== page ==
Merry Christmas one and all.

Dave

Share this post


Link to post
Share on other sites

Well worth a visit to the King's Cambridge Choir's site to read the latest on the organ work, but, it's particularly worth it to listen to a couple of beautiful evensongs on their webcast list accompanied by piano. If you're short of time, listen to Stanford in G Magnificat with piano duet accompaniment.

Share this post


Link to post
Share on other sites

Also on the site is the news that Daniel Hyde has been appointed to succeed the late John Scott at St. Thomas' New York.

Share this post


Link to post
Share on other sites

Also on the site is the news that Daniel Hyde has been appointed to succeed the late John Scott at St. Thomas' New York.

 

Indeed. Mentioned earlier on in the week here by 'Positif' in the 'Appointments' thread.

Share this post


Link to post
Share on other sites

 

Indeed. Mentioned earlier on in the week here by 'Positif' in the 'Appointments' thread.

 

 

My apologies - I hadn't seen it!

Share this post


Link to post
Share on other sites

There's a recording of Jupiter from The Planets on YouTube. According to the credits this was played as a duet by Tom Etheridge and Richard Gowers, the organ scholars, after the final evensong before the organ was dismantled. Therefore probably the last ever recording of the instrument as it was at the end of 2015. It will be interesting to compare with the upgraded version later in the year.

 

https://www.youtube.com/watch?v=XeNgckY1NtI

 

Harrisons are continuing to post further photos of the work on their website.

Share this post


Link to post
Share on other sites

The Choir of King's College, Cambridge's Facebook page has provided the most comprehensive sequence of photographs since the end of last year. The latest shows that all the pipework has been returned and the scaffolding removed. The six-week painstaking process of voicing has begun.

Share this post


Link to post
Share on other sites

Friends:

Sorry to be thick, esp. if this subject has already been explained, but is there a digital instrument in the chapel during the big job's restoration ? Wondering what we are to hear for this year's L&C broadcast.

Karl Watson,

Staten Island, NY

To answer your original question - David Drinkell is correct; a digital substitute has not been employed during the restoration. There are two small chamber instruments which have been used, in addition to more unaccompanied repertoire,

Share this post


Link to post
Share on other sites

Some latest updates from King's:

The largest one manual organ in Cambridge: https://youtu.be/LXtvbsEycvo

How the organ sounded before tuning and voicing: https://youtu.be/J2buKb-N-sw

 

I was in King's on Saturday and saw the voicing console. I managed to convince my dad for a short period of time that the organ had been replaced by an electronic instrument built in one of the college dorms...

Share this post


Link to post
Share on other sites

Very interesting clips: thanks for sharing them CM. I will be interested to know who is going to do the inaugural concert and when: if I am able to I may plan something else around it.

 

Dave

Share this post


Link to post
Share on other sites

My first impressions were that it sounded cleaner, brighter, more focussed - probably, as it should.

 

It’d be interesting to have the DoM’s opinion, after a few weeks’ choral services.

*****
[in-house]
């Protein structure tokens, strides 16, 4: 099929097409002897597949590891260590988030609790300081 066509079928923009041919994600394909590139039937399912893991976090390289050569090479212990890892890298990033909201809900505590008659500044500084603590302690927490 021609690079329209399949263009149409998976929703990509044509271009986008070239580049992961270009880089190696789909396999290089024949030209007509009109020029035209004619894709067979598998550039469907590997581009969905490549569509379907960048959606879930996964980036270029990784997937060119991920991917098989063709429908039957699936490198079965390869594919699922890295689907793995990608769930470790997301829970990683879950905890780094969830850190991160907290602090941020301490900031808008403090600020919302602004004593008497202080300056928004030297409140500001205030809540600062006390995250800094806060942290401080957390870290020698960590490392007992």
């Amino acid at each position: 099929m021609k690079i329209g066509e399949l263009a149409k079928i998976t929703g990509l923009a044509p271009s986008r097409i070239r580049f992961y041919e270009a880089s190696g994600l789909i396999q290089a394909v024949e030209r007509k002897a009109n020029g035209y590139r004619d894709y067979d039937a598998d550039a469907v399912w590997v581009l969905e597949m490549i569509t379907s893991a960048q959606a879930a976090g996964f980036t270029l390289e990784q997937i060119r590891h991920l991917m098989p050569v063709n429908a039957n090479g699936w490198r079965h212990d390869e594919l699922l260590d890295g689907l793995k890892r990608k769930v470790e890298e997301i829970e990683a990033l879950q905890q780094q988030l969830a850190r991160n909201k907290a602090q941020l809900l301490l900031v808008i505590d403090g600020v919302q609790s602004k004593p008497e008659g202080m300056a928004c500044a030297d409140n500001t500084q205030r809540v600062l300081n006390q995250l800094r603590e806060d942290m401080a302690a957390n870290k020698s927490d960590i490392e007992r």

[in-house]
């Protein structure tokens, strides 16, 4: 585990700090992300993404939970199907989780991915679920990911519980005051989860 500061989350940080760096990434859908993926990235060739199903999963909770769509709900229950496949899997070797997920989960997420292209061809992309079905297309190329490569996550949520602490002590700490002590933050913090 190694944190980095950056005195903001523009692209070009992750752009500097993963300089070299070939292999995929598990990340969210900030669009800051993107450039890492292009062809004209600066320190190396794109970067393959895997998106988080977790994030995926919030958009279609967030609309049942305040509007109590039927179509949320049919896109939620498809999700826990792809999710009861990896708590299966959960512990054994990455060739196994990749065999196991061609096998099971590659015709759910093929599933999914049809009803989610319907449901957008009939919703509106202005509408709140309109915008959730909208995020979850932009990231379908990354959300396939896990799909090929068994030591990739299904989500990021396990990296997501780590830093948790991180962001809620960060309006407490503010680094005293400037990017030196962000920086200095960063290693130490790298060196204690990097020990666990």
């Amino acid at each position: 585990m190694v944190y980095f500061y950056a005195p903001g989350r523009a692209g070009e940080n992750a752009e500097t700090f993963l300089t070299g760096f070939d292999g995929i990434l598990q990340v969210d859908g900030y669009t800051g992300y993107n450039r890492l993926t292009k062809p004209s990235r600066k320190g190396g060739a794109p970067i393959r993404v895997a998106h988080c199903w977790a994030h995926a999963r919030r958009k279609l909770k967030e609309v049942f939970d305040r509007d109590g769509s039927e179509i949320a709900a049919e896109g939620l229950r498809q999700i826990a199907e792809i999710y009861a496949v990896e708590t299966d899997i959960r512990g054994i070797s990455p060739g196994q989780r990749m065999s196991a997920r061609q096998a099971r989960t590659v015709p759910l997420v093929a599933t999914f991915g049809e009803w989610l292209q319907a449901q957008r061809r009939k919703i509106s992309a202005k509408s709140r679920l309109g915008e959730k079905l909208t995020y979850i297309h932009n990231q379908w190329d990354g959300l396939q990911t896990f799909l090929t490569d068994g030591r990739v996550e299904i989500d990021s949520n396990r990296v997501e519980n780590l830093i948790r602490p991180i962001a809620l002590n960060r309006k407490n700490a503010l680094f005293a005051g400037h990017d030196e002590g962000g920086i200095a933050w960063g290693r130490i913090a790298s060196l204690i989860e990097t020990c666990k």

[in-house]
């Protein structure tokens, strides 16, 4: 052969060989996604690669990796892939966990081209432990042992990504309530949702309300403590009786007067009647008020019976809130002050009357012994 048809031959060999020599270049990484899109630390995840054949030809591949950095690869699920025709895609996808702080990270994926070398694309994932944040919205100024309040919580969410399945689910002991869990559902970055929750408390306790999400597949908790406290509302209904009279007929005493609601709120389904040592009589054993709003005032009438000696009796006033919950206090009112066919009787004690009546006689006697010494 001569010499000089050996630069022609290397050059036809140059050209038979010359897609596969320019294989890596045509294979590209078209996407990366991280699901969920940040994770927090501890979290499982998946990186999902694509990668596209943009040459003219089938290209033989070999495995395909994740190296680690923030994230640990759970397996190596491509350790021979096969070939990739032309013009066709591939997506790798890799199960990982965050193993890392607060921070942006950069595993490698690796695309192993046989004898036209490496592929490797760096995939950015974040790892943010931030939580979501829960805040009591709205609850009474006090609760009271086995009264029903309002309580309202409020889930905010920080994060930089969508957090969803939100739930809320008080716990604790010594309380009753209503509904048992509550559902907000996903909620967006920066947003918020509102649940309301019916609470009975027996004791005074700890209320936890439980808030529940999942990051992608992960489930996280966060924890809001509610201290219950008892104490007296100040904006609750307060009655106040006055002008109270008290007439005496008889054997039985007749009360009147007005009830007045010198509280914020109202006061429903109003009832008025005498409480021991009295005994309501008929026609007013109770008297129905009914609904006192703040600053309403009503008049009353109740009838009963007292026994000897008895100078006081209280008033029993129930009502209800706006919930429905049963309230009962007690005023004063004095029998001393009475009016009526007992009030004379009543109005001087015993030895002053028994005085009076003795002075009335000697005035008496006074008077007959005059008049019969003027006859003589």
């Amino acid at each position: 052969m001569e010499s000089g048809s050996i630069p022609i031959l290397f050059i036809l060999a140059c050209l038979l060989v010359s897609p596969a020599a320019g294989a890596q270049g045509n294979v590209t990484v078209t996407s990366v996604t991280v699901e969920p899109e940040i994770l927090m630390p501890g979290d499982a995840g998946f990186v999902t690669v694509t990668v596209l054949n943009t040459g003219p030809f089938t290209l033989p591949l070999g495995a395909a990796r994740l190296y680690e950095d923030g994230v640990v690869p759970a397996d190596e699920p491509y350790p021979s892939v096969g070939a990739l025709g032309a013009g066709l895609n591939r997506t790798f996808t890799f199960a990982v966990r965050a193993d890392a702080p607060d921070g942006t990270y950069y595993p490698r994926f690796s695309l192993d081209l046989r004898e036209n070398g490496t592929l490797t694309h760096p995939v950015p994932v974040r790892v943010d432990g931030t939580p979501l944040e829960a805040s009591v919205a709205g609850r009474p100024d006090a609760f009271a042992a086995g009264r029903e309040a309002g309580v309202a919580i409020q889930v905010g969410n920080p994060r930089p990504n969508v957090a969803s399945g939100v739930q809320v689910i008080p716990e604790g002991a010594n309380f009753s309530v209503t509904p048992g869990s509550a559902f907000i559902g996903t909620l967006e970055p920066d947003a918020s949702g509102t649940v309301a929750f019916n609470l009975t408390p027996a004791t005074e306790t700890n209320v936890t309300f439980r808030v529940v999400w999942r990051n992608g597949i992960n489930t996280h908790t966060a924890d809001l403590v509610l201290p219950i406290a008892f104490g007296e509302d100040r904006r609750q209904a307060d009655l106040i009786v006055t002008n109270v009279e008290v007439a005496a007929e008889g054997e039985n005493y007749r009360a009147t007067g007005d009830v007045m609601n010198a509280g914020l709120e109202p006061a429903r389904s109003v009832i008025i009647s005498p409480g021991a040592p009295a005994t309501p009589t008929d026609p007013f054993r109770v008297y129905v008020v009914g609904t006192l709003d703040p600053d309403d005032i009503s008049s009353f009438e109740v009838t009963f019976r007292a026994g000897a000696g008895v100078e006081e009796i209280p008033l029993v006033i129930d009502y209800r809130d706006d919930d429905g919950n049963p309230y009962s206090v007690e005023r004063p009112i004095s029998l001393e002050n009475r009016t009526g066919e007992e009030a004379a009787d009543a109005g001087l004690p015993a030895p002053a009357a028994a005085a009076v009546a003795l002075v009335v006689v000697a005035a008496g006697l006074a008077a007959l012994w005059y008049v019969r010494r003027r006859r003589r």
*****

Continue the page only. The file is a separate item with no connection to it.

Share this post


Link to post
Share on other sites

I was in King's on Saturday and saw the voicing console. I managed to convince my dad for a short period of time that the organ had been replaced by an electronic instrument built in one of the college dorms...

 

Nice one Choir_Man!

 

They seem not to have used multiplexed transmission for the voicing console, judging by the several multi-pin plugs each with its own fat cable. But this will make interfacing the console to a range of different organs more flexible, regardless of the type of transmission used by the instrument itself. And anyway, there's nothing wrong with conservative technology in general when it comes to organs. It has several advantages and it can be a sensible approach.

 

This sort of publicity can help promote the pipe organ by raising the profile of what goes on inside, something which I have found can stimulate the interest of today's younger tech-aware generation even if they are not particularly musical. I have an ordinary cheap and cheerful MIDI music keyboard sitting on a stand in my studio, just like those which pop bands use on stage. It's used for creating 'classical' digital organ sounds but in functional terms it's no different to H&H's voicing console in these clips. It's amazing how interested younger visitors are in this one item when they glimpse it while passing by the door - presumably because it provides an instant link to things they can relate to.

 

It's also amazing how little people in general, not just the younger ones, know about the organ, yet how interested they can become when their curiosity is aroused. A senior colleague some years ago, a physicist by background, once interrupted me when holding forth about organs. I had said something about moveable consoles and he couldn't understand how that could be done - he had never imagined there was any such thing as an electric action. Thereafter I had to spend ages describing almost every last detail of them! He was entranced, not to put too fine a point on it.

 

So H&H are to be congratulated for posting these fascinating videos. They can't but help enhance the profile of the instrument.

 

CEP

Share this post


Link to post
Share on other sites

Please sign in to comment

You will be able to leave a comment after signing in



Sign In Now
Sign in to follow this  

×